“Because it’s very sophisticated and pleasing, I guess.” Her eyes swept the distant mountains. Then she looked at him. “So, do you wonder sometimes where your girl might be?”
“She’s not my girl.”
“She didn’t know me.”
“Yet you went out to see her leaving in the rain near midnight?”
“I was just standing in front of our gate to see a glimpse of her.”
“She didn’t notice you?”
“Before heading out she looked toward me and lingered around a little. But I’m sure she didn’t notice me. She was just moved by the thought of seeing the place for the last time.”
“It sounds like she was looking at you. Maybe she was bidding you a goodbye.”
“That’s not possible.”
“I told you many times that she didn’t know me. She was a high school girl and I was still in middle school, a third-rate one at that.”
“But you were about the same age?”
“You were taller than her I presume? And you were not like you are now—emaciated and skin peeling off?”
“But she was too pretty to notice me.”
“You had quite a crush on someone who didn’t know you.”
“I know you miss her a lot,” she said. “Saw that in your eyes. You want to see her again, right?”
He didn’t reply. What a dumb question, he thought. Maybe she’s jealous. Jealous? How?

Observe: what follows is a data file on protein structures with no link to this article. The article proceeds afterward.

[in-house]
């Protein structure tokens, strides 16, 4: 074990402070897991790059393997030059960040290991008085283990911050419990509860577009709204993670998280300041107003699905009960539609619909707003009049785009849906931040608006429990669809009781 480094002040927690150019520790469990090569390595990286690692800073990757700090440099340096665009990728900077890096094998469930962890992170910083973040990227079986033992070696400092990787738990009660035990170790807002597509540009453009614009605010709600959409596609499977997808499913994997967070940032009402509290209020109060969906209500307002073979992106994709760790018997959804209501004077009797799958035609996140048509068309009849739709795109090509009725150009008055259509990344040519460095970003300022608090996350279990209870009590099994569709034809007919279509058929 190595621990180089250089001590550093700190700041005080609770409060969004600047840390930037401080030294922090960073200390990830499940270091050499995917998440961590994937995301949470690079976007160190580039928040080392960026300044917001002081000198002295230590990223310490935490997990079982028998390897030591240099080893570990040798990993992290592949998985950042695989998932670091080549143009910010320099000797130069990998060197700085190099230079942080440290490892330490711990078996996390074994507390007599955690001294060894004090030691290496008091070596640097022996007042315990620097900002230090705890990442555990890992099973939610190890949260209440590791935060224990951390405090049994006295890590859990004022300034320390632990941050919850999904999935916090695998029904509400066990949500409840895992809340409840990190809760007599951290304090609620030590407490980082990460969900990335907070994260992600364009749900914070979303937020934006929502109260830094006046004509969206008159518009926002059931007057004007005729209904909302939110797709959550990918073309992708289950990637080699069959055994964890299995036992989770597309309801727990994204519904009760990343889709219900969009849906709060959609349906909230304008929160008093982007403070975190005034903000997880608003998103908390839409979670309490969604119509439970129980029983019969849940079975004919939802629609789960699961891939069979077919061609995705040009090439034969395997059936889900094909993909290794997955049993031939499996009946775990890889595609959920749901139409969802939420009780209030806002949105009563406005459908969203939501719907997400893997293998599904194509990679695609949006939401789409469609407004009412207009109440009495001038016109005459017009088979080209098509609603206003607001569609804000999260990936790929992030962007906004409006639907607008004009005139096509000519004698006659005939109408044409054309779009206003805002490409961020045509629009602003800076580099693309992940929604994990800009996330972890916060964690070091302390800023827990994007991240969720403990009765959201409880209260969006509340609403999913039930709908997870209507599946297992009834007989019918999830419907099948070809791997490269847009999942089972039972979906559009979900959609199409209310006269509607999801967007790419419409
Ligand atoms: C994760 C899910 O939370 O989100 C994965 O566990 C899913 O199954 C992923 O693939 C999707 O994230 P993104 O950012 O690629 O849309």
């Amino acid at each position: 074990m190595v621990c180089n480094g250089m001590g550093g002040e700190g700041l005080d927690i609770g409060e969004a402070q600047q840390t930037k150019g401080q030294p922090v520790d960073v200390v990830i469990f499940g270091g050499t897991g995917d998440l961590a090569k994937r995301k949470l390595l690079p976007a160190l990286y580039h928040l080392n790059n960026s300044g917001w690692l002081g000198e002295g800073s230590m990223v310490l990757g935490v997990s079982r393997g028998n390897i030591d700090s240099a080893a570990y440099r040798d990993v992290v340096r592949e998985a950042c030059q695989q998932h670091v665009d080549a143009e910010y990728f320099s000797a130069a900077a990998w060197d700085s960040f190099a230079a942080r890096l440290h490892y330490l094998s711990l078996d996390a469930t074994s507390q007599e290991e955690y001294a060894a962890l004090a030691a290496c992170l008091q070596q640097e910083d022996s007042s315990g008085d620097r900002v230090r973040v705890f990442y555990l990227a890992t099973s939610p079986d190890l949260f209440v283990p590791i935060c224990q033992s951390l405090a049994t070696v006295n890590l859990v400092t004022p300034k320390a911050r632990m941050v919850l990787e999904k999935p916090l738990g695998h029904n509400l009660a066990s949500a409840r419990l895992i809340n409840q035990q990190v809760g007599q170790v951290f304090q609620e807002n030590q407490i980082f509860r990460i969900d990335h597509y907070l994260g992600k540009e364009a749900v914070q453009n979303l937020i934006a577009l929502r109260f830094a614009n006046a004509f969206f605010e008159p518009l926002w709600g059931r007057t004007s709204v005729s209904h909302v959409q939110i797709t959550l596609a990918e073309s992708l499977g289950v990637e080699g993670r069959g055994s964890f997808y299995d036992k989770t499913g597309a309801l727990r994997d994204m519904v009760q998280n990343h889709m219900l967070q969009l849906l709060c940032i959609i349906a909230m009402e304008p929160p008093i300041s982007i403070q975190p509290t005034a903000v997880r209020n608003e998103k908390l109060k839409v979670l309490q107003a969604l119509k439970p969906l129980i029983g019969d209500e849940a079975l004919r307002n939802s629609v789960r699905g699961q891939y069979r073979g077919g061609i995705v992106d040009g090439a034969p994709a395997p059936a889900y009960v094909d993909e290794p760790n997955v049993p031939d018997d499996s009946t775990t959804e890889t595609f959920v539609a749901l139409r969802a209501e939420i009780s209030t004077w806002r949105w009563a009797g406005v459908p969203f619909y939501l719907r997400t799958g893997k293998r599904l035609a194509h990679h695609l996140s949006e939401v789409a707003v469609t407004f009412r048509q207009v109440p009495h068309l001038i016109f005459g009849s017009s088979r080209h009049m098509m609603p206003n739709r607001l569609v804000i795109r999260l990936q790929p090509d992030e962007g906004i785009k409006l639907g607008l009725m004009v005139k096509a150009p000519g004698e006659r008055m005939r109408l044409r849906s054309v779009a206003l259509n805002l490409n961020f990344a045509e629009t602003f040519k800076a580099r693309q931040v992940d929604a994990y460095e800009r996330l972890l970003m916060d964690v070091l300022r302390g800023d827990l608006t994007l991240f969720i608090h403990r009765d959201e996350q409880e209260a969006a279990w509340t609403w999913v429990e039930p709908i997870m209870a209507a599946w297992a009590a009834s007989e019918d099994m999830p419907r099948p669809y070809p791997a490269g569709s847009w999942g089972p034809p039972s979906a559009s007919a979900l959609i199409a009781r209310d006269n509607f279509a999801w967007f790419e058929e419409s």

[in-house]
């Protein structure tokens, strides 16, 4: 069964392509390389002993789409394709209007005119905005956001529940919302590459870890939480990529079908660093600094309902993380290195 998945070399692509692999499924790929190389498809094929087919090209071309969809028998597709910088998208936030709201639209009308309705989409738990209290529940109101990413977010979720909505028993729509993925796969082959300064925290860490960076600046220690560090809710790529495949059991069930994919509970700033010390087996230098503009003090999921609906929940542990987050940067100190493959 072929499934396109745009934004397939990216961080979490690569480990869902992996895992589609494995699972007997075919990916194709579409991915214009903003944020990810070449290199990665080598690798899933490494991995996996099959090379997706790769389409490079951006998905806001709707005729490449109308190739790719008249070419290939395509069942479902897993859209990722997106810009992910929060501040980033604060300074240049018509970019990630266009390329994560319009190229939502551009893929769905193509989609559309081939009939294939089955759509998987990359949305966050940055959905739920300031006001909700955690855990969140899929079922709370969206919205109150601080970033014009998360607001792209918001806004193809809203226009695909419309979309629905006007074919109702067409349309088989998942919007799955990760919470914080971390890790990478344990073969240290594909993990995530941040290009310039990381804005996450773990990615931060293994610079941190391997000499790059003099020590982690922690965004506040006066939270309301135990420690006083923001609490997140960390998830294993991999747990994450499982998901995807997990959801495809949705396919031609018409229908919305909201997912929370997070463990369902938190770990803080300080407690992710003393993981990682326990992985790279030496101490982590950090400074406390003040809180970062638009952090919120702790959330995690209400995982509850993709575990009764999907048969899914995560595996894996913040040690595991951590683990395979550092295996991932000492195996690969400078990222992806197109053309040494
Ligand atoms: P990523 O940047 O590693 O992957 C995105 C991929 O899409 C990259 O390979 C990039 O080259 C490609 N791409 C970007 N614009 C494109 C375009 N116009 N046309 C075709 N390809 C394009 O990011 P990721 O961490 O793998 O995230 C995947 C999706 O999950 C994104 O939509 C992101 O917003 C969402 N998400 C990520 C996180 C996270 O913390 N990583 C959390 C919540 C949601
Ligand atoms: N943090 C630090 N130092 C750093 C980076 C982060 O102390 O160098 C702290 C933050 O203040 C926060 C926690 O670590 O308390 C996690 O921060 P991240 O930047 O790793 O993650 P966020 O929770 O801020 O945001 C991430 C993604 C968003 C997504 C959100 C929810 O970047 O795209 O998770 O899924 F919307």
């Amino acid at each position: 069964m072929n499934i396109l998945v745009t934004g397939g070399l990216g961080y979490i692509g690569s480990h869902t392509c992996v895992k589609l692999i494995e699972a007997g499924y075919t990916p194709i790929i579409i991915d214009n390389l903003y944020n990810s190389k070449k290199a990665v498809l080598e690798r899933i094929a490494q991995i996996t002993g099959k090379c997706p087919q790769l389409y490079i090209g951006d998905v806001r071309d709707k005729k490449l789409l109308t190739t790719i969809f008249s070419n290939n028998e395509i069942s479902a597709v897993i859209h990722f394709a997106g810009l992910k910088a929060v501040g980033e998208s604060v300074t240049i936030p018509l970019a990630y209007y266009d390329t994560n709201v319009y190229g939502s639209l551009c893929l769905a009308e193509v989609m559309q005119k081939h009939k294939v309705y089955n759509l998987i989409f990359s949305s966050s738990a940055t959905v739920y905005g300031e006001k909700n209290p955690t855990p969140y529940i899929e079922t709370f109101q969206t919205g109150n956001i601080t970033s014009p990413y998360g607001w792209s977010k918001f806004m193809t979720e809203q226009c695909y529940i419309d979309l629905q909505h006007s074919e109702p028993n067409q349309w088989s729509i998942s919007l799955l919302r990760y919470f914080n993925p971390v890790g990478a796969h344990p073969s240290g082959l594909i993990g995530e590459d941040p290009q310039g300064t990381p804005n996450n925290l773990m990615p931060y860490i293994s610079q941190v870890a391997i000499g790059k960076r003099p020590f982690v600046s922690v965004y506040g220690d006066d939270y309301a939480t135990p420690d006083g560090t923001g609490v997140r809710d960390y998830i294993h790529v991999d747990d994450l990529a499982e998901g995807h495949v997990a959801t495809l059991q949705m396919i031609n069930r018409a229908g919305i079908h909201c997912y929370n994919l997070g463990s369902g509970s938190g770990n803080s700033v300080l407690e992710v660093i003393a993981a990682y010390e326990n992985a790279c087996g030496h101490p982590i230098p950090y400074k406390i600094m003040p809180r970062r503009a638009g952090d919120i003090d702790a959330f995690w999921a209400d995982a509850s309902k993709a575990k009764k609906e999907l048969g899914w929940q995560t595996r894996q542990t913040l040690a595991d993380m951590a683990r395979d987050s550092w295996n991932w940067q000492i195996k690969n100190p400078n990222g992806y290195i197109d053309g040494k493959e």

Jimin reminisced the three years he’d lived next to the girl, turning over the memory of her going in, going out, and passing by him in the alley quietly. She was not the prettiest girl he’d ever seen, certainly not like the girls in movie posters. He didn’t know what made her so attractive to him. Maybe her soulful eyes. Maybe the faint smile on her visage, like Mona Lisa’s. Maybe certain rawness in her countenance. Whenever he knew she was home he’d felt like the place was filled with brightness, the air with fragrance, his heart with warmth. In the evenings when he could hear neither her voice over the cinderblock wall, nor her mother calling her, nor her practicing piano, everything had felt so dark and empty. He would kill to see her again, if only just to taste the happier times once more and to know she was alive and well.
“What would you do if you saw her now?” the girl said after a long pause.
“It would be a miracle to see her now. I think she’s in Busan or somewhere on the other side of the battlefront, far away from troubles.”
“But it’s possible that she could’ve fallen behind?”
“Yes, but unlikely. And I hope not.”
“It’s possible that she’s somewhere not far from here?”
“Yes, but highly unlikely.”
“Suppose she walks up right here at this moment.”
“That’s not possible.”
“And suppose she got injured in the war and badly deformed, and she comes down the path right now?”
“I hope not.”
The girl looked him in the eye. “But what would you do if she does?”
“I don’t know. I never thought about that possibility.”
“Think about it. How would you react?”
He stared at the jagged edges of the snapped parts of the beech trunk and its limbs, the whitish sapwood and the reddish pith in stark contrast against the gray bark.
“I really don’t know. Probably I would be very upset.”
“You’d rather not see her like that?”
“You never want to see her again if she were deformed like me?”
“I don’t know . . . No. I don’t want to see her like that.”
She fell silent. She became moody and was brooding now. She obviously didn’t like his answer. Undoubtedly she was trying to pry out of him how he felt about her looks. Her expression made her look ugly again.